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(Left) Coronation cupcakes (Right) Official Coronation banners on display at London Waterloo train station on the 21st April 2023

Everything you need to know about the coronation of King Charles III

Image: (Left) (Right) Sky HISTORY | Above: (Left) Coronation cupcakes (Right) Official Coronation banners on display at London Waterloo train station on the 21st April 2023

On 8th September 2022, after 70 years on the throne, Queen Elizabeth II passed away aged 96. The moment she passed, her eldest son Prince Charles acceded to the throne. Two days later, he was proclaimed King at the age of 73. Not long after, the date of King Charles III’s coronation was announced.

Here’s everything you need to know about the upcoming ceremony, as well as the history of coronations in this country.

What is a coronation?

A coronation is a symbolic ceremony whereby the new monarch is crowned. King Charles will be adorned with the St Edward’s Crown, which is made of solid gold.

The ceremony acts as the formal investiture of a monarch with their regal powers. Whilst a coronation has no constitutional purpose, it does have religious significance as the new monarch swears an oath to God, and makes promises to the people they serve.

A coronation is also a time of pageantry and celebration, providing the nation with an opportunity to gather together and herald in the new monarch.

When was the first coronation?

Coronations in England date back over a millennium, with the first one recorded in detail occurring in the city of Bath in the 10th century AD. That was the crowning of the Anglo-Saxon king Edgar in 973 AD.

When was the last coronation?

The last coronation this country celebrated was that of Queen Elizabeth II, King Charles’ mother. Elizabeth was coronated on 2nd June 1953.

When is King Charles III’s coronation?

The coronation of King Charles III took place on Saturday, 6th May 2023 that saw Camilla crowned Queen Consort alongside her husband.

For the past 900 years, English coronations have taken place at Westminster Abbey in London. King Charles’ will be no different. The Archbishop of Canterbury will conduct the service, a role the Archbishop has almost always assumed since 1066 AD.

Why is the coronation so long after accession?

After the passing of a monarch, there is a period of national mourning. A coronation is a time of celebration, therefore out of respect for the deceased monarch there is an understandable gap between accession and a coronation.

A second reason is that coronations require a great deal of planning and preparation. The plans for King Charles’ coronation weekend have been codenamed Operation Golden Orb.

Will the coronation be a bank holiday weekend?

Yes, the government announced at the end of 2022 that Monday, 8th May 2023 will be a bank holiday across the UK to celebrate the coronation of King Charles III.

What will the coronation ceremony entail?

According to a statement on the Buckingham Palace website, the service ‘will reflect the Monarch’s role today and look towards the future, while being rooted in longstanding traditions and pageantry.’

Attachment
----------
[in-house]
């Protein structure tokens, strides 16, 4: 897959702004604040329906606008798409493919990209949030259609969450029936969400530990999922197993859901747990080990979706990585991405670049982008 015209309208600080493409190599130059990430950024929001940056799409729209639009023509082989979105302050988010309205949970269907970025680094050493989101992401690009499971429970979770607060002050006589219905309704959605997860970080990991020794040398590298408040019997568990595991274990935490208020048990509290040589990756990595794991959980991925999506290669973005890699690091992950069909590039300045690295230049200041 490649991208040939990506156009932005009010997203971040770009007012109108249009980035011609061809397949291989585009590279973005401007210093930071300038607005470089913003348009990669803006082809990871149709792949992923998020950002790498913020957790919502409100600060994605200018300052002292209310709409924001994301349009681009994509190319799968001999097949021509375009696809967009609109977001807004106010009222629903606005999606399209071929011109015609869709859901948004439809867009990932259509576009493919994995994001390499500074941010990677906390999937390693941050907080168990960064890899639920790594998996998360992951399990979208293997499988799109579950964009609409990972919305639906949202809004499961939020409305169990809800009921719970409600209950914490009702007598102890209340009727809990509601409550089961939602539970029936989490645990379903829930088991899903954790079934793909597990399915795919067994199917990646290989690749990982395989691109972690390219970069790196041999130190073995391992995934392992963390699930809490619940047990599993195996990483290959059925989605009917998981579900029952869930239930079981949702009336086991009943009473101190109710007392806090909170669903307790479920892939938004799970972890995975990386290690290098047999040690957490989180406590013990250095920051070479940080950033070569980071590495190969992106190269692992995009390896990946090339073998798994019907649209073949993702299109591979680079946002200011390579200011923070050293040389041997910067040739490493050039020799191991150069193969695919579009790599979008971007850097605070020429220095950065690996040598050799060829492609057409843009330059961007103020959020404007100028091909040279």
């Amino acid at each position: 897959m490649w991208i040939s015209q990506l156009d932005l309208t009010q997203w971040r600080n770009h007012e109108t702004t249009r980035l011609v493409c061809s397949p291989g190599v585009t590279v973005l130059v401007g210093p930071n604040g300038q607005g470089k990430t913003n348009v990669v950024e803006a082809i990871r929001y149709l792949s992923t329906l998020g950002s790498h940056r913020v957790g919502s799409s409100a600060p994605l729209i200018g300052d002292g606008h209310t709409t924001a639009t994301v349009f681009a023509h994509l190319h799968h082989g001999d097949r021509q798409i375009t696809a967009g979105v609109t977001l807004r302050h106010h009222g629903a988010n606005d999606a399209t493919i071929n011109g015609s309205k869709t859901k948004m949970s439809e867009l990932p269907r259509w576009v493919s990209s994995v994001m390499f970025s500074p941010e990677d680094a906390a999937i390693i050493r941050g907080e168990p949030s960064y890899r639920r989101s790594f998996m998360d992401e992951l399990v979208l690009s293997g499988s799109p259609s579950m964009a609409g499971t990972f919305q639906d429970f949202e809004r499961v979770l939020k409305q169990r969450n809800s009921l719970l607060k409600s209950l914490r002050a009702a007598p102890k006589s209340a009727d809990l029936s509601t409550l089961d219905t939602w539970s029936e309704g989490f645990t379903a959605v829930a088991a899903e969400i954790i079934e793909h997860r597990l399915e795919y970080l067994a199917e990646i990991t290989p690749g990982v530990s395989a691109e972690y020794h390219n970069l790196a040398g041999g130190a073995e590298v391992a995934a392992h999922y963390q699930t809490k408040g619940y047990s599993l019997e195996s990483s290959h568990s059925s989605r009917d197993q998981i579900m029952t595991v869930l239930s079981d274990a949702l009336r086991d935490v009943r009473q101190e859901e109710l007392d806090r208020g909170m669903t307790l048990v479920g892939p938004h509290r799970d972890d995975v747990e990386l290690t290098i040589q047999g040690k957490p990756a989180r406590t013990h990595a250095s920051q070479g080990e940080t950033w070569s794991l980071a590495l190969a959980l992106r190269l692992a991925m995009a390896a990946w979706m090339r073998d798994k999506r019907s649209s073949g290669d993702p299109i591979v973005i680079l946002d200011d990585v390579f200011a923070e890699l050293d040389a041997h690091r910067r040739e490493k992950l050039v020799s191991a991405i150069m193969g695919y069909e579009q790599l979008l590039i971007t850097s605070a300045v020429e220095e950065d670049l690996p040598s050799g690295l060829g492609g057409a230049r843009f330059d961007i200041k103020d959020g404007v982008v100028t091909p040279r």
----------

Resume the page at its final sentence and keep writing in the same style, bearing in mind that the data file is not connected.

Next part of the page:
The Palace website goes on to outline the events for the day: ‘Their Majesties will arrive at Westminster Abbey in procession from Buckingham Palace, known as “The King’s Procession”. After the Service, Their Majesties will return to Buckingham Palace in a larger ceremonial procession, known as “The Coronation Procession”. Their Majesties will be joined in this procession by other Members of the Royal Family. At Buckingham Palace, The King and The Queen Consort, accompanied by Members of the Royal Family, will appear on the balcony to conclude the day’s ceremonial events.’

The ceremony will also see King Charles’ eldest son, Prince William, being formally named the Prince of Wales.

How will the coronation be different to Queen Elizabeth II’s?

King Charles’ coronation will be a less grand affair compared to his mother's. For starters, the ceremony guest list will include 2,000 people, which is vastly slimmed down from the 8,000 who attended Elizabeth's.

The ceremony will also only run for between one to two hours compared to the late Queen's three-hour service. King Charles has also requested Greek Orthodox music be played during the service in honour of his late father Phillip, the Duke of Edinburgh.

As for attire, King Charles will be wearing a military uniform, which is a break from the usual silk stockings and breeches. The change is to reflect the more modern approach the King wishes to take towards the coronation.

Many of the key elements of the ceremony, however, will remain the same. Also, just like Elizabeth’s, the ceremony will be televised live.

Traditionally, new music is composed for coronations. King Charles’ coronation anthem will be written and composed by Lord Andrew Lloyd-Webber and a further eleven new pieces of music will also be compiled for the ceremony.

What other events are happening around the coronation?

On Sunday, 7th May 2023, the day after the coronation, there will be a special Coronation Concert happening live at Windsor Castle. It'll be broadcast on the BBC and for those wishing to see the concert in person, there will be a ballot with several thousand pairs of tickets available.

Also happening over the coronation weekend will be the Coronation Big Lunch. Just like the street parties held for Queen Elizabeth II’s Platinum Jubilee in 2022, neighbours and communities will once again be encouraged to gather and celebrate the royal coronation by hosting a Big Lunch.

Finally, on Monday, 8th May 2023, members of the public will be invited to try volunteering by taking part in The Big Help Out. According to the initiative's website: 'To mark His Majesty The King's Coronation thousands of organisations across the country are getting together to give us all the chance to help out in our own local communities.'